all I know of Real Housewives is what I see in commercials when I visit my mom and check out Bravo in hopes of a Top Chef marathon.

Ditto. I'll keep tuning into Bravo as long as they retain Top Chef, but that's the only Bravo program I watch and the commercials just mystify me. Either the network makes no effort to showcase programs that Top Chef-only viewers like me would actually find interesting, or they literally have no other such programs.

It feels like like tuning into TLC to watch Junkyard Wars (is that still rerun?) and seeing ads featuring Honey Boo-Boo. It's a conversion that just ain't gonna happen. KAJ even makes the point himself, distinguishing "between the two main types of reality programs."

any time a cast member is given a line to say, the FCC should ban that show from being called a reality show

Okay, this is a total derail but as long as he's putting the FCC and reality shows together in a sentence: Am I the only one who thinks celebrities should be prohibited from using reality competitions to raise money for "charities" they are...let's say, closely affiliated with? I like Celebrity Apprentice and I think it's awesome that Dennis Rodman raised money for Make-A-Wish, that Trace Adkins raised money for the Red Cross, etc, but alongside those you have a lot of celebrities representing charities that share their surnames. I'd like to think the IRS looks closely at that, but I wouldn't mind the FCC nixing it.
posted by cribcage at 7:04 PM on April 29, 2013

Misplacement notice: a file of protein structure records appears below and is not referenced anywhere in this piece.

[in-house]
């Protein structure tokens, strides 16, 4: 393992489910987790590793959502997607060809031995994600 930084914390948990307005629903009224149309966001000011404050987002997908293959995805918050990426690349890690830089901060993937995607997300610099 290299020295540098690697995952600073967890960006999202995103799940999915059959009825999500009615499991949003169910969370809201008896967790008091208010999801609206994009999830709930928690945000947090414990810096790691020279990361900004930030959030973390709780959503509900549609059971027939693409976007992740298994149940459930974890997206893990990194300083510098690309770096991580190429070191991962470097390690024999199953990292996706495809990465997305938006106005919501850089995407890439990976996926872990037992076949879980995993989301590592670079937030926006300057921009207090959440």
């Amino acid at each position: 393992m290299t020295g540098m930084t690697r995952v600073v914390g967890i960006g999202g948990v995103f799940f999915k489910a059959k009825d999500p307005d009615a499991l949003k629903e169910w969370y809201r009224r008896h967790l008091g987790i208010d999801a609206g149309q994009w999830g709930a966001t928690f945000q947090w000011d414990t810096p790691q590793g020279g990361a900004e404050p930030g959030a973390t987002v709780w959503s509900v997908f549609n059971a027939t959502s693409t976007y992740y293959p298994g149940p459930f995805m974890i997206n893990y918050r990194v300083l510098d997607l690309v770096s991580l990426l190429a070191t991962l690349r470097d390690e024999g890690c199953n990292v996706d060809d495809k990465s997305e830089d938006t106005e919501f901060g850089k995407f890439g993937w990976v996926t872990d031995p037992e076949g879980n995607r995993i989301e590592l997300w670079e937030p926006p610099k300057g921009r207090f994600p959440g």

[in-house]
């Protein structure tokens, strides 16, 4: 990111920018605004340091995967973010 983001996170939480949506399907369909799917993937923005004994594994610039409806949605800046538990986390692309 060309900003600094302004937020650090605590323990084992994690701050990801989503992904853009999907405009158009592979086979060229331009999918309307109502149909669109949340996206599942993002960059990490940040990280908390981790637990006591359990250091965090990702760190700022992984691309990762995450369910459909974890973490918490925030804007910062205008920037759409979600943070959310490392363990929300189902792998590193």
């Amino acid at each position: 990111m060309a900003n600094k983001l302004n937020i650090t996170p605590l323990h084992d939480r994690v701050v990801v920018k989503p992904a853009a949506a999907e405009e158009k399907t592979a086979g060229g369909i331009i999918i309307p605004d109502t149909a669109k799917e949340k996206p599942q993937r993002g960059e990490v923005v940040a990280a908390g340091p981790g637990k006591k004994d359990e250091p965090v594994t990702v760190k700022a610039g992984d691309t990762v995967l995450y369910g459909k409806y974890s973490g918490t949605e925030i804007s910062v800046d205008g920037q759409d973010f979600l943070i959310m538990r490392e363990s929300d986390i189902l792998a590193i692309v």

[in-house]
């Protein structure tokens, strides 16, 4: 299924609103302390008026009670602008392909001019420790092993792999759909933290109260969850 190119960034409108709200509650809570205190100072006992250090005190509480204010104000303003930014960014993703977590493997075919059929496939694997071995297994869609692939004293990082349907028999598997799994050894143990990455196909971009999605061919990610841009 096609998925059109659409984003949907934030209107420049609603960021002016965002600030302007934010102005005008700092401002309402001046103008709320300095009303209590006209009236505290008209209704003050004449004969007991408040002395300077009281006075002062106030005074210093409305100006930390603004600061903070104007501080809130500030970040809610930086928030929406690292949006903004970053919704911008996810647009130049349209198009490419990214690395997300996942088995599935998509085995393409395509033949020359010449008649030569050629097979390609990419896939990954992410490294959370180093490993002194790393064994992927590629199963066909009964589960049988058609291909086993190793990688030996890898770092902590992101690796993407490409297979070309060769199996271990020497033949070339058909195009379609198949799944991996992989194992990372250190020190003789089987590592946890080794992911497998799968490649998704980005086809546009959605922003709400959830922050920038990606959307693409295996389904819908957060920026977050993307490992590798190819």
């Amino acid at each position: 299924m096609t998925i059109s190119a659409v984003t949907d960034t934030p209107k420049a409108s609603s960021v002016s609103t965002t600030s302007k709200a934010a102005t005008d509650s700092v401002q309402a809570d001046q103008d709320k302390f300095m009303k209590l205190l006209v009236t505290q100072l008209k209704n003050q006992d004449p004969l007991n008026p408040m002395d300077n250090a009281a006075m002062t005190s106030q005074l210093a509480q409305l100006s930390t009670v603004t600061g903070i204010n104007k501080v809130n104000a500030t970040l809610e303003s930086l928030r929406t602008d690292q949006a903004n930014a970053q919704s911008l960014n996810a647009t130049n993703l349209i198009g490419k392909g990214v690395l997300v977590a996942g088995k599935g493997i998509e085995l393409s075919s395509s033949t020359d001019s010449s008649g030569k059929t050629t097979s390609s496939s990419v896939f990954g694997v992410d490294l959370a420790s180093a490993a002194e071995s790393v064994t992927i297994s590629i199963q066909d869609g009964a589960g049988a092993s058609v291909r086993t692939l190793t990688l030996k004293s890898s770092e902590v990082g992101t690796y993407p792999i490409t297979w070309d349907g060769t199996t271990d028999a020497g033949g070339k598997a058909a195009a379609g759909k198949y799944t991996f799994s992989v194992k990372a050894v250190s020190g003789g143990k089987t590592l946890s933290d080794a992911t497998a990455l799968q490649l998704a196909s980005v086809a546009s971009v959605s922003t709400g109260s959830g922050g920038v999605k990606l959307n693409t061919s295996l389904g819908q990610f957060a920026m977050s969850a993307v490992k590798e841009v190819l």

(Yes I know that "live is short so waste it" makes no sense to a lot of people, why waste something that's going to be over and out, why not go wild and enjoy it, and for a few months out of the year I understand that.

But part of insight for me is saying out loud those stupid toxic paradoxical things that really do "live" in the crevices of your tenuously stitched-together beliefs, and it never makes sense or seems valid when someone other than yourself puts it into words. Kareem was touching on that, I think.)
posted by lordaych at 7:13 PM on April 29, 2013


There are two types of people in L.A. You're either a Kareem, or a Magic.

Magic is all that is glitz and flash of L.A. This is the traditional view of L.A. It's Hollywood.

Kareem is at once deeply thoughtful and deeply goofy. This is the version of L.A. that brought you both Joan Didion and Plan 9 From Outer Space.

I'm a Kareem all the way.
posted by Cool Papa Bell at 7:20 PM on April 29, 2013 [2 favorites]


Wow. Dude can write. Who knew?
posted by St. Alia of the Bunnies at 7:24 PM on April 29, 2013 [2 favorites]